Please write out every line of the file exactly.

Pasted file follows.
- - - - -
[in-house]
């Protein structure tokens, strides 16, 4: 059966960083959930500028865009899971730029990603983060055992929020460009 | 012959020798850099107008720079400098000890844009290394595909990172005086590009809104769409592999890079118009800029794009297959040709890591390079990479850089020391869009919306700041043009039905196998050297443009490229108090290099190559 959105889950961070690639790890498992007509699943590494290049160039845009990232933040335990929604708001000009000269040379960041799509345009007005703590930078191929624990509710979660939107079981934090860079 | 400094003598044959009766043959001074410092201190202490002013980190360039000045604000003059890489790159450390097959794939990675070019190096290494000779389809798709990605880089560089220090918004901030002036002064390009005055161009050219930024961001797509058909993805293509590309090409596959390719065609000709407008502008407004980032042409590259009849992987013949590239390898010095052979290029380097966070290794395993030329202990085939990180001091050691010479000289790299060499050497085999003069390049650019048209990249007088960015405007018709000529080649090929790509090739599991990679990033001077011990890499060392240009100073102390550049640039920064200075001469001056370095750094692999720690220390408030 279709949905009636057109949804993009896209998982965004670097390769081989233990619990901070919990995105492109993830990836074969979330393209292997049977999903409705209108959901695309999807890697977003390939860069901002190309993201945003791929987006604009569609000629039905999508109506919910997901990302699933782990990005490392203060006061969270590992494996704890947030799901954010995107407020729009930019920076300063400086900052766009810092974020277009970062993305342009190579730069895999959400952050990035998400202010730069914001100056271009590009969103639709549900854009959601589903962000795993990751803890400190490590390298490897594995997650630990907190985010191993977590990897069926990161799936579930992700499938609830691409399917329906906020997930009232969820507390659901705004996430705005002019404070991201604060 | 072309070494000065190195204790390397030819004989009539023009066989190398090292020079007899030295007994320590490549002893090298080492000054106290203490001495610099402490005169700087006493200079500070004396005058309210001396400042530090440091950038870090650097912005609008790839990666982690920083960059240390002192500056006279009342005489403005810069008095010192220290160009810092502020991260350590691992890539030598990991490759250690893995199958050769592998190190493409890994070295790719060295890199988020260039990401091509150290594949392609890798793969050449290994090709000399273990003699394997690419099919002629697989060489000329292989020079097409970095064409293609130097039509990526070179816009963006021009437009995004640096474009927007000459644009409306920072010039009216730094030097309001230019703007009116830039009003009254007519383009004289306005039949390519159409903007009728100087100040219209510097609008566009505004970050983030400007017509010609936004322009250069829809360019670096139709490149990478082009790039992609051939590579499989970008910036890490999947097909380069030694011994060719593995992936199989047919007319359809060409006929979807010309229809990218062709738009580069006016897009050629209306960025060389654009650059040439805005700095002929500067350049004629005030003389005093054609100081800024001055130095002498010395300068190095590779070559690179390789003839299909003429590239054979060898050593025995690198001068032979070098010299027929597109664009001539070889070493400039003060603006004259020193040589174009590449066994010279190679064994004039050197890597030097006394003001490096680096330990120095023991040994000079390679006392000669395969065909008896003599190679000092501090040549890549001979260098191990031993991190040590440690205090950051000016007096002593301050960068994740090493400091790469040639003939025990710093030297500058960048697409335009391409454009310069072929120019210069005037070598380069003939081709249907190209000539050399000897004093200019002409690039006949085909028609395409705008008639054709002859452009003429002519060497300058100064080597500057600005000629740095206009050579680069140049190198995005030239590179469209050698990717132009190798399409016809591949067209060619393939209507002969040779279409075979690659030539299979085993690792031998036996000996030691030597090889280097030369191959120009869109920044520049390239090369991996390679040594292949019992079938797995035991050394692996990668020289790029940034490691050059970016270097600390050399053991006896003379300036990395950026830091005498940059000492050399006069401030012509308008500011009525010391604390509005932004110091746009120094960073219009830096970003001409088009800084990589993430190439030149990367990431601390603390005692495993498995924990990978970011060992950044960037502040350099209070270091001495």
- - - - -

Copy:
[in-house]
């Protein structure tokens, strides 16, 4: 059966960083959930500028865009899971730029990603983060055992929020460009 | 012959020798850099107008720079400098000890844009290394595909990172005086590009809104769409592999890079118009800029794009297959040709890591390079990479850089020391869009919306700041043009039905196998050297443009490229108090290099190559 959105889950961070690639790890498992007509699943590494290049160039845009990232933040335990929604708001000009000269040379960041799509345009007005703590930078191929624990509710979660939107079981934090860079 | 400094003598044959009766043959001074410092201190202490002013980190360039000045604000003059890489790159450390097959794939990675070019190096290494000779389809798709990605880089560089220090918004901030002036002064390009005055161009050219930024961001797509058909993805293509590309090409596959390719065609000709407008502008407004980032042409590259009849992987013949590239390898010095052979290029380097966070290794395993030329202990085939990180001091050691010479000289790299060499050497085999003069390049650019048209990249007088960015405007018709000529080649090929790509090739599991990679990033001077011990890499060392240009100073102390550049640039920064200075001469001056370095750094692999720690220390408030 279709949905009636057109949804993009896209998982965004670097390769081989233990619990901070919990995105492109993830990836074969979330393209292997049977999903409705209108959901695309999807890697977003390939860069901002190309993201945003791929987006604009569609000629039905999508109506919910997901990302699933782990990005490392203060006061969270590992494996704890947030799901954010995107407020729009930019920076300063400086900052766009810092974020277009970062993305342009190579730069895999959400952050990035998400202010730069914001100056271009590009969103639709549900854009959601589903962000795993990751803890400190490590390298490897594995997650630990907190985010191993977590990897069926990161799936579930992700499938609830691409399917329906906020997930009232969820507390659901705004996430705005002019404070991201604060 | 072309070494000065190195204790390397030819004989009539023009066989190398090292020079007899030295007994320590490549002893090298080492000054106290203490001495610099402490005169700087006493200079500070004396005058309210001396400042530090440091950038870090650097912005609008790839990666982690920083960059240390002192500056006279009342005489403005810069008095010192220290160009810092502020991260350590691992890539030598990991490759250690893995199958050769592998190190493409890994070295790719060295890199988020260039990401091509150290594949392609890798793969050449290994090709000399273990003699394997690419099919002629697989060489000329292989020079097409970095064409293609130097039509990526070179816009963006021009437009995004640096474009927007000459644009409306920072010039009216730094030097309001230019703007009116830039009003009254007519383009004289306005039949390519159409903007009728100087100040219209510097609008566009505004970050983030400007017509010609936004322009250069829809360019670096139709490149990478082009790039992609051939590579499989970008910036890490999947097909380069030694011994060719593995992936199989047919007319359809060409006929979807010309229809990218062709738009580069006016897009050629209306960025060389654009650059040439805005700095002929500067350049004629005030003389005093054609100081800024001055130095002498010395300068190095590779070559690179390789003839299909003429590239054979060898050593025995690198001068032979070098010299027929597109664009001539070889070493400039003060603006004259020193040589174009590449066994010279190679064994004039050197890597030097006394003001490096680096330990120095023991040994000079390679006392000669395969065909008896003599190679000092501090040549890549001979260098191990031993991190040590440690205090950051000016007096002593301050960068994740090493400091790469040639003939025990710093030297500058960048697409335009391409454009310069072929120019210069005037070598380069003939081709249907190209000539050399000897004093200019002409690039006949085909028609395409705008008639054709002859452009003429002519060497300058100064080597500057600005000629740095206009050579680069140049190198995005030239590179469209050698990717132009190798399409016809591949067209060619393939209507002969040779279409075979690659030539299979085993690792031998036996000996030691030597090889280097030369191959120009869109920044520049390239090369991996390679040594292949019992079938797995035991050394692996990668020289790029940034490691050059970016270097600390050399053991006896003379300036990395950026830091005498940059000492050399006069401030012509308008500011009525010391604390509005932004110091746009120094960073219009830096970003001409088009800084990589993430190439030149990367990431601390603390005692495993498995924990990978970011060992950044960037502040350099209070270091001495």